Local agencies have started conducting more late summer (growing season) burns to see how the results compare to fires at other times of year. There is evidence that fire may have historically been prevalent at this time of year due to lack 0f rainfall and prevailing dry, southwesterly winds in late summer. The primary goal of growing season burning is to set back woody vegetation (trees and shrubs) that can invade and take over the remnant prairies.
Loess Hills prairies evolved over thousands of years with regular fire regimes. Some were started by lightning, and more were started by indigenous peoples to improve habitat for hunting and food production. Fires likely swept through the Loess Hills once every few years, possibly even annually. After European colonization, fires largely ceased and trees encroached onto the grasslands. Fire may have been used as a management tool for as long as people have lived in the Loess Hills, but conservation groups have only realized its importance within the past few decades.
To start the day, the crew met and reviewed the plan for the day. The main unit included Murray Hill Scenic Overlook on the north side, bounded by Easton Trail (county blacktop road), following a ridgeline to the southeast and including a portion of the adjacent Loess Hills State Forest to the south. Brent's Trail, a popular new hiking trail, runs through this unit.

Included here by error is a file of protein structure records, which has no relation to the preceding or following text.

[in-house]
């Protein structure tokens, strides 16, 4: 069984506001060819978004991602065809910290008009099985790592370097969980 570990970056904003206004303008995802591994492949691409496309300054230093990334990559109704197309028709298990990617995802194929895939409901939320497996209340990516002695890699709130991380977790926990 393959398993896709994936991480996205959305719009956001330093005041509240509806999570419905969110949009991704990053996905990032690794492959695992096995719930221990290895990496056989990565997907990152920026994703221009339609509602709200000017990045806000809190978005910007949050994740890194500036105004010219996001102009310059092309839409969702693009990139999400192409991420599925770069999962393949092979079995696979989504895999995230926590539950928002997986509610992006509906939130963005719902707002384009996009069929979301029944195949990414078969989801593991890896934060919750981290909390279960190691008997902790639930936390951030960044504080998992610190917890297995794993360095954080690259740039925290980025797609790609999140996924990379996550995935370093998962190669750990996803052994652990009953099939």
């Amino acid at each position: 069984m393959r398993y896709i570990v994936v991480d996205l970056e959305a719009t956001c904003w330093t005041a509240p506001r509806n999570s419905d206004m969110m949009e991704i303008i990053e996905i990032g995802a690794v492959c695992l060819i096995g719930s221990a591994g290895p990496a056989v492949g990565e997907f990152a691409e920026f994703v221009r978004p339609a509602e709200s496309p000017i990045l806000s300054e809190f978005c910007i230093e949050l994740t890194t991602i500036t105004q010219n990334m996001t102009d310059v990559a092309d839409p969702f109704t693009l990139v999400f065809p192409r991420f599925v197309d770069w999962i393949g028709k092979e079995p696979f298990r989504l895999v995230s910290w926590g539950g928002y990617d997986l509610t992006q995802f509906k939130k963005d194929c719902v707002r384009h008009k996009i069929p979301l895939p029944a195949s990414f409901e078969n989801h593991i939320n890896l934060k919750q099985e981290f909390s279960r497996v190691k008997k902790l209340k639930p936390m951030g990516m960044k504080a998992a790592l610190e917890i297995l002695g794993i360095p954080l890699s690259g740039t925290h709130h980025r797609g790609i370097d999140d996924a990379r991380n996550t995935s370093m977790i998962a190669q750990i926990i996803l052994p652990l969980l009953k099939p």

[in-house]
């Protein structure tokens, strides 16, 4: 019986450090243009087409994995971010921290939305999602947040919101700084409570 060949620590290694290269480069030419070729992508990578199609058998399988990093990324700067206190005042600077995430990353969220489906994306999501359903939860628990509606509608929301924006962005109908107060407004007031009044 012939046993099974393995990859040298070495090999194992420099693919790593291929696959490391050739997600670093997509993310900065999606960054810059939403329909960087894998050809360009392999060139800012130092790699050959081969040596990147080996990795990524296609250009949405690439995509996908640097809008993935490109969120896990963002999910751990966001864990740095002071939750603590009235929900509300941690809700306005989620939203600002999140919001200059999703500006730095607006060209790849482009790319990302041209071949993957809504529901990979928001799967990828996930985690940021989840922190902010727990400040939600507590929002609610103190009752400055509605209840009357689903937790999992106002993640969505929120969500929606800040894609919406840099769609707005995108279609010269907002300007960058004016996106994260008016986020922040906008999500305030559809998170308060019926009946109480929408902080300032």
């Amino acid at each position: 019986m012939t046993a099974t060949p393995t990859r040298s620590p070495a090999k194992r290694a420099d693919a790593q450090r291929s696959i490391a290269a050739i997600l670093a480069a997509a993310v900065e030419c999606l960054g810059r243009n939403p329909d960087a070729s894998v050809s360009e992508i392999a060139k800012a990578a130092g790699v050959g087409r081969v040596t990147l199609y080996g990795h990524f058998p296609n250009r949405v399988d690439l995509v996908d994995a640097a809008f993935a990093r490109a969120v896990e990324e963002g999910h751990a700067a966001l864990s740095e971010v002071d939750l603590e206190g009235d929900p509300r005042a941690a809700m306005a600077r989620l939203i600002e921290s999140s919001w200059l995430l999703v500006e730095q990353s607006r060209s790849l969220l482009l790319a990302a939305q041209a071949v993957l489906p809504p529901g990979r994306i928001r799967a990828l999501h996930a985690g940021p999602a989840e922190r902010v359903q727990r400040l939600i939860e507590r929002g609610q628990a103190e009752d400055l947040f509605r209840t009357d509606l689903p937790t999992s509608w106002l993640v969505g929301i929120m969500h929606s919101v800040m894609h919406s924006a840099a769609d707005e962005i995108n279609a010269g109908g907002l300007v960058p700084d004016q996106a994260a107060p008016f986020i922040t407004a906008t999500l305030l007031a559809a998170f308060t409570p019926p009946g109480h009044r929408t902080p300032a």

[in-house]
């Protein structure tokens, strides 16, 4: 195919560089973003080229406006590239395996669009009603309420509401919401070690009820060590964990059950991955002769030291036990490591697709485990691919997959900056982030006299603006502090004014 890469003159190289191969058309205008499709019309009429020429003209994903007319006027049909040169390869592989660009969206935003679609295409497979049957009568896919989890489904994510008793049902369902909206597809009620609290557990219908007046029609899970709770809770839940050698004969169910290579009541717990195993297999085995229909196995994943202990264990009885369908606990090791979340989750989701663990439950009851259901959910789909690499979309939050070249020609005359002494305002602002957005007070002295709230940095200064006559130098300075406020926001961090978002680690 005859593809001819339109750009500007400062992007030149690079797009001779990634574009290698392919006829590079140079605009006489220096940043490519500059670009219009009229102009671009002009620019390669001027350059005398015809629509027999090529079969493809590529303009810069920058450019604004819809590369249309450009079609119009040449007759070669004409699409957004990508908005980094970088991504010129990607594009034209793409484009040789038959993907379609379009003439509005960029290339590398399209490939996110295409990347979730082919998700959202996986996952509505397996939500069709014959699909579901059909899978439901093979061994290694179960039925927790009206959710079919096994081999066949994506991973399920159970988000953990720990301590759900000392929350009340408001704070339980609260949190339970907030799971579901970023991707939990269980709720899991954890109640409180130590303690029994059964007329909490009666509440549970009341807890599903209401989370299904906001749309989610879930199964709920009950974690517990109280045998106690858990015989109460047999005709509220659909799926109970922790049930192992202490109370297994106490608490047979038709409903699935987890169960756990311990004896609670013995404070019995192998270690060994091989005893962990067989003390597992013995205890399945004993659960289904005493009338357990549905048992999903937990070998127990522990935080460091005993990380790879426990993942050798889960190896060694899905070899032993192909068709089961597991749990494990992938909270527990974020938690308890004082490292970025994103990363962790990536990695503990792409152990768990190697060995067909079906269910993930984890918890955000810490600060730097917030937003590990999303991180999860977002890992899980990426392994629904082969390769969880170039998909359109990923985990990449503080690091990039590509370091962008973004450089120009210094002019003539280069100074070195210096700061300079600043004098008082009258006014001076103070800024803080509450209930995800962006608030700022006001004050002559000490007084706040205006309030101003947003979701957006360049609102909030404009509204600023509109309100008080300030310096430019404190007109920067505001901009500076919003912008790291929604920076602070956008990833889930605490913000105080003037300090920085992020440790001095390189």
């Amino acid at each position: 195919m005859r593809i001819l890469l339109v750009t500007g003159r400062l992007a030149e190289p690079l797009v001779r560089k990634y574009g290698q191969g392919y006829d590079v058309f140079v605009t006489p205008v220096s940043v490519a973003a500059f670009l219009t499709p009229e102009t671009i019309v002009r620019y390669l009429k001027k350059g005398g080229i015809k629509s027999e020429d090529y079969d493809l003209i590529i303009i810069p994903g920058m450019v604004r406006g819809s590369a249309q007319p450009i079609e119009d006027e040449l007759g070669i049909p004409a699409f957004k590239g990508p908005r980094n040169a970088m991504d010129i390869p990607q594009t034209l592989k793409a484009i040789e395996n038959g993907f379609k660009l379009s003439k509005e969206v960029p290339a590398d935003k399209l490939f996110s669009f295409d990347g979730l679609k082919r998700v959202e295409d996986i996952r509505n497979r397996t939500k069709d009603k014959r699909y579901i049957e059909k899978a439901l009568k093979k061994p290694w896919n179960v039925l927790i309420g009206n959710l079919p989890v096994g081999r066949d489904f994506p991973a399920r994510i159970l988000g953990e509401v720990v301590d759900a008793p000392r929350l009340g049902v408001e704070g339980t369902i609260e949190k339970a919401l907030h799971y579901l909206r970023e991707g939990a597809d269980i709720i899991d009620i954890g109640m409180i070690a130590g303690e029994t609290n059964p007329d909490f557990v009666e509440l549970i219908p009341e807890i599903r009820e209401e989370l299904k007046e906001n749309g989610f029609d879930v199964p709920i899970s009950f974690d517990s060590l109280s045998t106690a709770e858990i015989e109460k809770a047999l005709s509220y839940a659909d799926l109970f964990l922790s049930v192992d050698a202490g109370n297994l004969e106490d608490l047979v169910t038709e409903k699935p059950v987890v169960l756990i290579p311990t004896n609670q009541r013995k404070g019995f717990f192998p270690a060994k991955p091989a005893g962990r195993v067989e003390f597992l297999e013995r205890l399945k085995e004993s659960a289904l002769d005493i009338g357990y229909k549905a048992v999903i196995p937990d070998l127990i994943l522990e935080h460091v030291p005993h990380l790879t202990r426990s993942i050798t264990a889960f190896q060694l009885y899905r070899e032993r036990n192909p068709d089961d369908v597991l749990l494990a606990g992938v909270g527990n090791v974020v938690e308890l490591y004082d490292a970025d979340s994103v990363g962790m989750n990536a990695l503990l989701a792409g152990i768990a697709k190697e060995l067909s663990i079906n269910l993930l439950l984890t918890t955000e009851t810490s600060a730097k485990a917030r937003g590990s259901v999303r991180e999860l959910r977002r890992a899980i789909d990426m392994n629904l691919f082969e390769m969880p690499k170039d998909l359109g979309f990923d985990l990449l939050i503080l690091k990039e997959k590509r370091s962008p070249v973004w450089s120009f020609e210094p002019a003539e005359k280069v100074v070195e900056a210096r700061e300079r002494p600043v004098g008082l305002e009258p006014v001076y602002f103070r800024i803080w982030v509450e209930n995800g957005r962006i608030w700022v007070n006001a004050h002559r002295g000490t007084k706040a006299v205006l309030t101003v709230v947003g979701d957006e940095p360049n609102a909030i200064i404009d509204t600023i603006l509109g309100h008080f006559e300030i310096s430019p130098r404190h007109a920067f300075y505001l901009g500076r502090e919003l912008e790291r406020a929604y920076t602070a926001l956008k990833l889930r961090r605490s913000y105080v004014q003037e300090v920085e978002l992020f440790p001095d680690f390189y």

Firebreaks were cleared a day before the burn to provide clear boundaries within which the fire would be contained. Firebreaks can include mowed paths, roads, waterways, or other barriers that will not readily burn.
Firefighters broke into four divisions for different tasks. Fires were ignited from different sides to burn into each other. Firefighters watched the lines to ensure fire stayed within the burn unit. The unit included prairies, woodlands, and pasture with different fuel types and topography, each with their own unique fire behavior.